Kilian and Mangianelli (2007) have proposed formal, quantitative measures of deflation risks. They have assumed that the risk preference of the private sector with respect to inflation matters for the assessment of (excessive) inflation or deflation risks. Using data on inflation from 1960 to 2002, they have estimated the risks of deflation and inflation for the United States, Germany (as a proxy for the Eurozone), and Japan for horizons of up to two years using a sophisticated forecast model. Since deflation was also an issue in 2002, it is surprising that is the forecast suggests no evidence of substantial deflation risks for the United States or Germany. The authors do find evidence for substantial deflation risks in Japan. Figure 1 below illustrates their result. Deflation risks for the US and Germany were around zero for almost the entire period (the exceptions are 1987 and 2000, after the stock market crash), and they have never actually approached the deflation risks in Japan during the 1990s.

Figure 1. Excessive inflation risks and deflation risks: US, Germany, and Japan

Note: EIR denotes excessive inflation risks and DR denotes deflation risks.

Updating this model with data through November 2008, I find similar estimates of risks to price stability, reported in Table 1. Large (positive) inflation risk and large (negative) deflation risk are undesirable – the optimal balance of these risks is zero. I have taken the lower and upper bounds of acceptable inflation to be 0% and 2% respectively, corresponding to the ECB’s acceptable range.2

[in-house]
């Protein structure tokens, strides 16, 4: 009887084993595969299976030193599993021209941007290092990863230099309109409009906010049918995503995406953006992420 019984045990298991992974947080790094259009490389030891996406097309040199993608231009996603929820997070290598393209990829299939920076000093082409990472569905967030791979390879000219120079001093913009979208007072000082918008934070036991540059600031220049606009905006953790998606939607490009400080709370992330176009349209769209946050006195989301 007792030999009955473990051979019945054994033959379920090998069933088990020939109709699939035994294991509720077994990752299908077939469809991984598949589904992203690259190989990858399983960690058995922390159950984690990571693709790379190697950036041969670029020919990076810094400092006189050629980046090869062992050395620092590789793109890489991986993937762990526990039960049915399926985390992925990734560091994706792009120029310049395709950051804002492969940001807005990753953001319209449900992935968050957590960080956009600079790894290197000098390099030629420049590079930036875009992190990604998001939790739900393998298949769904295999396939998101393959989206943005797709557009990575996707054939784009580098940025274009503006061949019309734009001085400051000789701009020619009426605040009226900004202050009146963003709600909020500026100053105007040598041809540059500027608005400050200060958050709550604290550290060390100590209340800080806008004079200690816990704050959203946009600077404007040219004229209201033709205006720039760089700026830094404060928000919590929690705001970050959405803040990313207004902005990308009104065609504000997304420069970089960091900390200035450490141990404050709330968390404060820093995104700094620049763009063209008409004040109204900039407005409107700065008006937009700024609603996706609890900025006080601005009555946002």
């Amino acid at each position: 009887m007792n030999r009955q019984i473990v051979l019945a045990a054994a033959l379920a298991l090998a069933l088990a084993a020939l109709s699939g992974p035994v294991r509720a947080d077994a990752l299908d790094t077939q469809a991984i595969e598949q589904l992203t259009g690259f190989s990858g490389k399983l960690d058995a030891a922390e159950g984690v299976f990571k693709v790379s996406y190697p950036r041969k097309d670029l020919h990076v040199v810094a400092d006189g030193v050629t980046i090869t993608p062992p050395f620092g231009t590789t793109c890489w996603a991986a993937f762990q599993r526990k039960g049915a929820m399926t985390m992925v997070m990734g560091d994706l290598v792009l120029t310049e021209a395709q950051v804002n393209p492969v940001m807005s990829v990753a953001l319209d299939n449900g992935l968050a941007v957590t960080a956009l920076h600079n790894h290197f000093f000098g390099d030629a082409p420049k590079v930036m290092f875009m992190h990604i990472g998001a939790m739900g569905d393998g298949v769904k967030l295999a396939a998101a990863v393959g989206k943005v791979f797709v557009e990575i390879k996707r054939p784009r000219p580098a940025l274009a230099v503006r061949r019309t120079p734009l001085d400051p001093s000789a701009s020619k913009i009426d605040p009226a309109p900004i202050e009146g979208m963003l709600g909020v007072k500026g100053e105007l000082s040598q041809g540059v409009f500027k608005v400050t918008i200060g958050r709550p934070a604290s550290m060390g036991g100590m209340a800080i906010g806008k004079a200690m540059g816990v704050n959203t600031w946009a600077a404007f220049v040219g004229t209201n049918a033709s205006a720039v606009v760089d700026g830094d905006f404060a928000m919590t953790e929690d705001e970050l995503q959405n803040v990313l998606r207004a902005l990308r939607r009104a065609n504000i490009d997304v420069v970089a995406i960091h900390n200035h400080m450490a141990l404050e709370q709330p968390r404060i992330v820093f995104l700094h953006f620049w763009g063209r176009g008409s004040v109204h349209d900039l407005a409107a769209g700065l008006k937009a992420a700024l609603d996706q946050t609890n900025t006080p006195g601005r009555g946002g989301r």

Table 1. Risks of inflation and deflation, November 2008

    One-year horizon Two-year horizon
Excessive inflation risk United States

1.76

1.80
  Germany 0.88 0.00
  Japan 0.41 0.23
Balance of risk United States 1.77 1.80
  Germany 0.88 0.20
  Japan 0.20 -0.55
Deflation risk United States 0.01 0.00
  Germany 0.01 0.20
  Japan -0.21 -0.78

The table shows that Kilian and Mangianelli’s conclusion still holds. All three countries face positive inflation risk, and only Japan faces a substantial deflation risk. The risk of deflation in the Eurozone and United States are almost negligible, particularly at the one-year horizon. There is no evidence of substantial deflation risks in Europe or the US. This conclusion is supported by current evidence on break-even inflation rates derived from inflation-linked bonds showing also a larger risk of negative inflation rates in the US than in the Eurozone.

Central bank policy in the Eurozone and the US

What should a central bank do to avoid deflation (and deflationary expectations)? If central bank decision-making is costly, then there is an option value of waiting for changing interest rates (Eijffinger, Schaling, and Verhagen 2007). It may be better for a central bank to wait and see if the economy moves to target inflation on its own.3 Moreover, acting too much to prevent deflation may lead the public to believe that deflation is a real danger.

The US Federal Reserve is much more active than the ECB in changing its interest rate. It may be risking these adverse consequences while exhausting its options by the time the recession really kicks in. The US is not in such a worse position to justify such activist behaviour. The ECB may wait to see whether oil and commodity price decreases are permanent or temporary and then act. Only permanent drops will necessitate further ECB action.

ECB Executive Board Member Bini Smaghi (2008) has explained the bank’s policies to avoid deflation. First, the ECB anchors expectations by a quantitative definition of price stability and transparency in decision-making. Second, it preventatively acts to reduce the probability of hitting zero interests rates, while exercising restraint so that it does not adversely affect market sentiments by acting too quickly. Moreover, a central bank should avoid exhausting its ammunition in pre-emptive actions. The ECB, with its rate of 2.5%, is better positioned to face a shock than the Fed, whose rate is near 0%.